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Citation:Hughes, K. L., Bailey, T. R., & Mechur, M. J. (2001). School-to-Work: Making a difference in education. A research report to America. New York, NY: Institute on Education and the Economy, Teachers College, Columbia University. ED449364.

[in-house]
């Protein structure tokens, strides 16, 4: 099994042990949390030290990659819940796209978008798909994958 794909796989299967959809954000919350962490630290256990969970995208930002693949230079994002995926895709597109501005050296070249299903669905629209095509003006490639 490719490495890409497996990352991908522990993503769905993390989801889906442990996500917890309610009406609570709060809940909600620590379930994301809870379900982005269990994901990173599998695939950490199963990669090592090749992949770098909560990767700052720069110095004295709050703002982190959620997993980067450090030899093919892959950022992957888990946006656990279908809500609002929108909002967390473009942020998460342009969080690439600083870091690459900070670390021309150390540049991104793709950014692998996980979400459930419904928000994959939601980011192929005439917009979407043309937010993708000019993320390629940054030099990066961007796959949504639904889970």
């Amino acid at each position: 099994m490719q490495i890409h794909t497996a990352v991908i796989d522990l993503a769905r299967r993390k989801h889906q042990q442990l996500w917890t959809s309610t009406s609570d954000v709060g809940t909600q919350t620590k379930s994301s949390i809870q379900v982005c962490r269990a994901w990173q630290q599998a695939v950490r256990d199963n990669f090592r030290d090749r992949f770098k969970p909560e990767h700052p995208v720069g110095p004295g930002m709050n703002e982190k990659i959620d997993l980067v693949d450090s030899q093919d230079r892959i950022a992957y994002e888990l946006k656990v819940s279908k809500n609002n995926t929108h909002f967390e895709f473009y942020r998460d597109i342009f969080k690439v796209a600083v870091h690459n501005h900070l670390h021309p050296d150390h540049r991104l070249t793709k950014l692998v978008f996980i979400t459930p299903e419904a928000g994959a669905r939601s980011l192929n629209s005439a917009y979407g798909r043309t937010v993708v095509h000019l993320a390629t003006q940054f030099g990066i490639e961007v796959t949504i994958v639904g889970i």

The purpose of this status report on intermediate indicators on the National School-to-Work initiative enacted by Congress in 1994 is to examine the effects on youth, teachers, and employers of various components of school-to-work initiatives. Although evidence is lacking on the effects of school-to-work initiatives on standardized test scores, the authors cite evidence that school-to-work initiatives support individual educational achievements on some outcomes. For example, school-to-work participants are less likely to drop out of school. The authors synthesized emerging lessons from a disparate group of 132 studies, many of which were descriptive studies, but others used a randomized experimental design or comparison group design. Generally, the outcomes studied were short-term because sufficient students have not yet been involved in school-to-work to yield a complete picture of school-to-work impact on student achievement. The authors believe that the program's strategies are experiencing successes related to student achievement but are often overlooked by school reformers. Also, particular research on school-to-work's impact on high stakes testing is needed to encourage educators to use it as a reform strategy.

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